While the Upper Tribunal judge in this case, Mark Blundell, again criticised the First-tier Tribunal judge in the way he had dismissed the testimony of church members, and called for the case to be heard again, he added that describing such evidence as “expert” “risks elevating the significance of the evidence unduly”.

Reacting to this, Mr Taylor told Article18: “I can understand where that’s coming from, in a sense.

“It was very encouraging for us to have that decision by Lord Glennie. But in one sense we never considered ourselves experts. But in the other sense, what I’ve always been trying to argue with the immigration tribunals and with the Home Office, and all the letters that we’ve written, is that we’re not fools. 

“Whenever a church baptises a member on their profession of faith, we are making an informed decision based on the evidence we see. It’s not only in the words; it’s what they’ve done, courses they’ve done like Christianity Explored, and also their continuous and active involvement in meetings…

“We’re not just rubber-stamping what an asylum-seeker has said to us.”

Mr Taylor added that he had endured “some pretty hard times in the past with immigration tribunals and Home Office ministers, where they have really been very rude and demeaning to Church and church witnesses”, suggesting “Christians were being duped by liars who were telling a tale that suited these gullible Christians’ understanding”.

At the same time, Mr Taylor acknowledged the challenge facing judges attempting to ascertain the genuineness of a person’s faith.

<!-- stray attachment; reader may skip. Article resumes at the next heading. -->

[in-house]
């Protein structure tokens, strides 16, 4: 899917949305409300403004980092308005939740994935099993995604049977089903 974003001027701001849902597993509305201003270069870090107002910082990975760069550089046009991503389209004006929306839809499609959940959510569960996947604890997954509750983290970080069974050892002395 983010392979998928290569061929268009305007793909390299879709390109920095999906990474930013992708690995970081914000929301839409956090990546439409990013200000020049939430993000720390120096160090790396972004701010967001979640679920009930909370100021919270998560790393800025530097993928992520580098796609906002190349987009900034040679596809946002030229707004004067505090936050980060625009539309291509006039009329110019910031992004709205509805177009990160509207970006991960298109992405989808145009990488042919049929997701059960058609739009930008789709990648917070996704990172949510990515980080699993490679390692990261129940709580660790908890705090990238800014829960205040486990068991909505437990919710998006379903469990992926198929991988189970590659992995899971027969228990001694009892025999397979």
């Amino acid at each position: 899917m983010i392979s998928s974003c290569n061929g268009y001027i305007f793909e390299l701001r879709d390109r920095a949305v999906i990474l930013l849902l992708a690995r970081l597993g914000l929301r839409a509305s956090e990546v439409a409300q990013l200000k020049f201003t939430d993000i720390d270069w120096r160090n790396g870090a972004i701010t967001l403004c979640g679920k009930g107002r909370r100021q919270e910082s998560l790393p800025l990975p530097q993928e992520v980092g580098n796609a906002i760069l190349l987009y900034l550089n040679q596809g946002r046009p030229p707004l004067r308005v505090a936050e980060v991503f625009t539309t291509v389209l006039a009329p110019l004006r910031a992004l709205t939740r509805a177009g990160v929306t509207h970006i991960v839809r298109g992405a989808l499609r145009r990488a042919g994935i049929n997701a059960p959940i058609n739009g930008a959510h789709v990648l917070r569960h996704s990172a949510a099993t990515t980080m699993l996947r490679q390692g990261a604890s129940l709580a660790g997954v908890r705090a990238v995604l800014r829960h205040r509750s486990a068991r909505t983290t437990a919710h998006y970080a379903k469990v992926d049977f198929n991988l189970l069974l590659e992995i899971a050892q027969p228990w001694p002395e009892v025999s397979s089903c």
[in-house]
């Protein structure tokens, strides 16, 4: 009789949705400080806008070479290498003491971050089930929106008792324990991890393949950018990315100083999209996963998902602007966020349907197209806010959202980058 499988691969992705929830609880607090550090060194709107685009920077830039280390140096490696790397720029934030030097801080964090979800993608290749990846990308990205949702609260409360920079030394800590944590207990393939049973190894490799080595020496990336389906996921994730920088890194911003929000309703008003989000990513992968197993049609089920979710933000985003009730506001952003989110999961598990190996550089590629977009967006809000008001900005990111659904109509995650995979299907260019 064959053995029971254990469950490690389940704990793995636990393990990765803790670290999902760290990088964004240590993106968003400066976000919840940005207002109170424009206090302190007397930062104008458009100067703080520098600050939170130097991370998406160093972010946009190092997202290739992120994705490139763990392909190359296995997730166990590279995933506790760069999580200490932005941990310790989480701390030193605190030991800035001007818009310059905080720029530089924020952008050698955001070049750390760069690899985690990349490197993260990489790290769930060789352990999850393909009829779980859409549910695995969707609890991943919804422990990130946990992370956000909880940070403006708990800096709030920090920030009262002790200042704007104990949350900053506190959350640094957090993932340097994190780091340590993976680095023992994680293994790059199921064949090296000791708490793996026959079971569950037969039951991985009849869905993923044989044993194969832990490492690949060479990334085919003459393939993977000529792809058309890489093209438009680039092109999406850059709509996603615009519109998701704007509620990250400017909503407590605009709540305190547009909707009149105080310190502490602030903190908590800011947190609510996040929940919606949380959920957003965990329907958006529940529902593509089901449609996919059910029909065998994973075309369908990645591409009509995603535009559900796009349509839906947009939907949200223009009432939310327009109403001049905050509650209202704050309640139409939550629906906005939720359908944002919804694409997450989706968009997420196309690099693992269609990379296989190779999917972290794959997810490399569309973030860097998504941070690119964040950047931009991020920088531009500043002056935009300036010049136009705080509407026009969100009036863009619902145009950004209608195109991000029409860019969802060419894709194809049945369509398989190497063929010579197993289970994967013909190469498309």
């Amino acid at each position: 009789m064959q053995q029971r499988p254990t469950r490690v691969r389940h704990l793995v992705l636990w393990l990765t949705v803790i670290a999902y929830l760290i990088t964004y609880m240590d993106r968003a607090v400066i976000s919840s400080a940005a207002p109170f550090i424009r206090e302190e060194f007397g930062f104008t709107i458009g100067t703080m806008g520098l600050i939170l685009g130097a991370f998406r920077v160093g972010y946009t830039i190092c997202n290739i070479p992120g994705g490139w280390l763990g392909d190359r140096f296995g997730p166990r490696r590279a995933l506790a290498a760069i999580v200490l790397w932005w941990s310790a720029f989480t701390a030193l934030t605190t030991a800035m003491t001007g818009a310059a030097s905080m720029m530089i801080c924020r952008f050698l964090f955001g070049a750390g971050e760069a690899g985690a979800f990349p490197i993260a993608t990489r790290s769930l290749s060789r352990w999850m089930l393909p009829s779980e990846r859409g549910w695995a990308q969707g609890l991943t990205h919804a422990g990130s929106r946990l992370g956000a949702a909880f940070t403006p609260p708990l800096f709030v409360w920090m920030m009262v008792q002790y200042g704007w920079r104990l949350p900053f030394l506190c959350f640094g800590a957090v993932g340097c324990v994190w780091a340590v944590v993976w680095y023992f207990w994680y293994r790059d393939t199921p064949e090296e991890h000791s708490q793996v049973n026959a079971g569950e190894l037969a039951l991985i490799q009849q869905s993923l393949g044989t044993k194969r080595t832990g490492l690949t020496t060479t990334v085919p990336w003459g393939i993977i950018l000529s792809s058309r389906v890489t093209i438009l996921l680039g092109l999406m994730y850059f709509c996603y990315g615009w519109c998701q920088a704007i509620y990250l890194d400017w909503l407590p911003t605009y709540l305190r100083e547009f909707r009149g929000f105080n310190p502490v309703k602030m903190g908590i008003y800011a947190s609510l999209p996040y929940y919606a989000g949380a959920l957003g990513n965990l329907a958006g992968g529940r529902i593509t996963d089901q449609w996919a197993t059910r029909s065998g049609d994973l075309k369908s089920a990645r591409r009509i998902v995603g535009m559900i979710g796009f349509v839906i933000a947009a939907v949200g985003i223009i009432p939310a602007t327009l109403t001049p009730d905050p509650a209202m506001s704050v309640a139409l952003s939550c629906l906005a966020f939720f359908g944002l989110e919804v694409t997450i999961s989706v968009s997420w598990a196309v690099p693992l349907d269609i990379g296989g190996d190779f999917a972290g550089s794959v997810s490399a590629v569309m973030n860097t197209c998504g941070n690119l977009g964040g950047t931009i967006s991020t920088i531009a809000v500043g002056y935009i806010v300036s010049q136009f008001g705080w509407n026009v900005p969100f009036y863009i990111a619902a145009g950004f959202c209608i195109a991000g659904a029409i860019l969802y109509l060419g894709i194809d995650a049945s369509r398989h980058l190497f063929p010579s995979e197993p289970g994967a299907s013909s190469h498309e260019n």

“How can you ever really be sure?” he says. “As I keep saying [in the courts], you can’t see into a person’s heart.” 

Mr Taylor also says he has “no doubt I’ve been lied to by several people over the last 13 years”.

But he stresses that his Glasgow church takes its responsibilities very seriously, and would not baptise anyone unless they genuinely believed their profession of faith.

“I know the systems we put in place,” he says, “and I know that if someone comes in and asks for a letter of support, I will say to them, ‘Come back and see me in six months’ time after you have been involved in church.’”

Mr Taylor also raises the challenge of attempting to “describe the witness of the Holy Spirit” to officials with “no understanding at all of the biblical teaching on conversion”. 

“Sometimes I can meet with a person and I know within weeks through the witness of the Spirit in me that what they say rings true. Or I can be with somebody else for two or three years, who’s coming to church regularly, and I just say to them, ‘You’re a chancer! There’s not the witness there!’ But trying to describe that in court and you’re on a hiding to nothing!”

Meanwhile, Mr Taylor accepts that his church “undoubtedly” faces a problem of “dropouts”: people leaving the church once their asylum claims are accepted.

But he stresses that the problem is not limited to converts, and puts much of it down to lives becoming busy with work and family, with many recognised refugees going on to work in the service and hospitality industries, which don’t leave a lot of free time.

He adds: “We have a lot of students in our church who make professions when they are at college. Yet, when they get out of university and into the workforce and have their families, there is a large proportion who do not go on [coming to church]. So the dropout is not limited to our Iranian friends.”